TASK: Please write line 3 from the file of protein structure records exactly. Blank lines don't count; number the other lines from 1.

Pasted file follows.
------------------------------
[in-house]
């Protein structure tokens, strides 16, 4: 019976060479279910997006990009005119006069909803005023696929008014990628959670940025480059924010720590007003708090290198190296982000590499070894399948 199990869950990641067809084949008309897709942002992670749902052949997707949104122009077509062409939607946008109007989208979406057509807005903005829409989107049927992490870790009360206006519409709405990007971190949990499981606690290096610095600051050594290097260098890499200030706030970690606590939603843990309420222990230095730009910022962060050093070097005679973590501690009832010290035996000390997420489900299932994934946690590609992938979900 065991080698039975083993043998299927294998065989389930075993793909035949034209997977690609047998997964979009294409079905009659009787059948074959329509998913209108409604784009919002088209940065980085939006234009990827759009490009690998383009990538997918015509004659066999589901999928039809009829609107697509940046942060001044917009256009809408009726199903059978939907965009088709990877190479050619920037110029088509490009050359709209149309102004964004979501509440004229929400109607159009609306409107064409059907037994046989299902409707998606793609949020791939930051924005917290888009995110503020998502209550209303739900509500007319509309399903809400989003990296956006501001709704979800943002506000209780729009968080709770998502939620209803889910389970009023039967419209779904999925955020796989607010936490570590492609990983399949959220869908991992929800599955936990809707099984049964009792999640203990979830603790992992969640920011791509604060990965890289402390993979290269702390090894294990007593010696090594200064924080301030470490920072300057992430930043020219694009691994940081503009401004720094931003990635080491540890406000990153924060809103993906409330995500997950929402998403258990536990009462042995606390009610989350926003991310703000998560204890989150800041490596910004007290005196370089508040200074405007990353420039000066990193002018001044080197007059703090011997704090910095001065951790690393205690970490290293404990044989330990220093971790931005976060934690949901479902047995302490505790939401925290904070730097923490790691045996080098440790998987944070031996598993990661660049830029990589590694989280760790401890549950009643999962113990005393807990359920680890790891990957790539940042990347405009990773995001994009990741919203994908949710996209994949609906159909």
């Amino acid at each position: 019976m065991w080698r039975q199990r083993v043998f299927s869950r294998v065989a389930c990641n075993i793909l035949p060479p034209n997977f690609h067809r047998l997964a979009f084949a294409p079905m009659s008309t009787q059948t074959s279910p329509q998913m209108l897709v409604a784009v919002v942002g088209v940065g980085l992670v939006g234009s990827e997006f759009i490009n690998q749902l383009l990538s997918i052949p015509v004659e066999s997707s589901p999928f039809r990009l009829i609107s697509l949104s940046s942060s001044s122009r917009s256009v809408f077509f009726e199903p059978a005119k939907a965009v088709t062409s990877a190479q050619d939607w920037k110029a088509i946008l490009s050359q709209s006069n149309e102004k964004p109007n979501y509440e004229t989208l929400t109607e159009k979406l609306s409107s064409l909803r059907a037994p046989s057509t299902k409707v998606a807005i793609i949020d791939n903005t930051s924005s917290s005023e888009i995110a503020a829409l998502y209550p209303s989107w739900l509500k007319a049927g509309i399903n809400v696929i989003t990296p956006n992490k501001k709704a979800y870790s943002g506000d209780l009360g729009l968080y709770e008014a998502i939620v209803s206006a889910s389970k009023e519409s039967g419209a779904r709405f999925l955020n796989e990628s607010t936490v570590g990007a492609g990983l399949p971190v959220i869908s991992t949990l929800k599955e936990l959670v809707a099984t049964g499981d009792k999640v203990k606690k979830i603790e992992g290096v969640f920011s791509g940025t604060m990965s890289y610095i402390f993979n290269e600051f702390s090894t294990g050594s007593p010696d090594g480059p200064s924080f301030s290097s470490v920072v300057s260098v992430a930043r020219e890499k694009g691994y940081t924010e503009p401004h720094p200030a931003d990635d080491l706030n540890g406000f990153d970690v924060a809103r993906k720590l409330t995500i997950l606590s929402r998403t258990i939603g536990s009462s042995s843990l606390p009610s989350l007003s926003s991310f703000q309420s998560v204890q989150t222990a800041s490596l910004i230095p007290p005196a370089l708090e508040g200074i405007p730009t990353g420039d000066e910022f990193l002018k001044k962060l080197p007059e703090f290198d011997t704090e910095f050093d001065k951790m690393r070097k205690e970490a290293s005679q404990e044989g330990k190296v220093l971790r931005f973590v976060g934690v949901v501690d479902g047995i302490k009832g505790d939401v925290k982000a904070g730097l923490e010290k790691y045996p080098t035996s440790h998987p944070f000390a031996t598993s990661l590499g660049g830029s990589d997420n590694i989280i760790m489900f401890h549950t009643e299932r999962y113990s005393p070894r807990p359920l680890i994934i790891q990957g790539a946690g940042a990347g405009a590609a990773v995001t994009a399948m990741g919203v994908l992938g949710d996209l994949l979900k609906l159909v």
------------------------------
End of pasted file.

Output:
């Amino acid at each position: 019976m065991w080698r039975q199990r083993v043998f299927s869950r294998v065989a389930c990641n075993i793909l035949p060479p034209n997977f690609h067809r047998l997964a979009f084949a294409p079905m009659s008309t009787q059948t074959s279910p329509q998913m209108l897709v409604a784009v919002v942002g088209v940065g980085l992670v939006g234009s990827e997006f759009i490009n690998q749902l383009l990538s997918i052949p015509v004659e066999s997707s589901p999928f039809r990009l009829i609107s697509l949104s940046s942060s001044s122009r917009s256009v809408f077509f009726e199903p059978a005119k939907a965009v088709t062409s990877a190479q050619d939607w920037k110029a088509i946008l490009s050359q709209s006069n149309e102004k964004p109007n979501y509440e004229t989208l929400t109607e159009k979406l609306s409107s064409l909803r059907a037994p046989s057509t299902k409707v998606a807005i793609i949020d791939n903005t930051s924005s917290s005023e888009i995110a503020a829409l998502y209550p209303s989107w739900l509500k007319a049927g509309i399903n809400v696929i989003t990296p956006n992490k501001k709704a979800y870790s943002g506000d209780l009360g729009l968080y709770e008014a998502i939620v209803s206006a889910s389970k009023e519409s039967g419209a779904r709405f999925l955020n796989e990628s607010t936490v570590g990007a492609g990983l399949p971190v959220i869908s991992t949990l929800k599955e936990l959670v809707a099984t049964g499981d009792k999640v203990k606690k979830i603790e992992g290096v969640f920011s791509g940025t604060m990965s890289y610095i402390f993979n290269e600051f702390s090894t294990g050594s007593p010696d090594g480059p200064s924080f301030s290097s470490v920072v300057s260098v992430a930043r020219e890499k694009g691994y940081t924010e503009p401004h720094p200030a931003d990635d080491l706030n540890g406000f990153d970690v924060a809103r993906k720590l409330t995500i997950l606590s929402r998403t258990i939603g536990s009462s042995s843990l606390p009610s989350l007003s926003s991310f703000q309420s998560v204890q989150t222990a800041s490596l910004i230095p007290p005196a370089l708090e508040g200074i405007p730009t990353g420039d000066e910022f990193l002018k001044k962060l080197p007059e703090f290198d011997t704090e910095f050093d001065k951790m690393r070097k205690e970490a290293s005679q404990e044989g330990k190296v220093l971790r931005f973590v976060g934690v949901v501690d479902g047995i302490k009832g505790d939401v925290k982000a904070g730097l923490e010290k790691y045996p080098t035996s440790h998987p944070f000390a031996t598993s990661l590499g660049g830029s990589d997420n590694i989280i760790m489900f401890h549950t009643e299932r999962y113990s005393p070894r807990p359920l680890i994934i790891q990957g790539a946690g940042a990347g405009a590609a990773v995001t994009a399948m990741g919203v994908l992938g949710d996209l994949l979900k609906l159909v």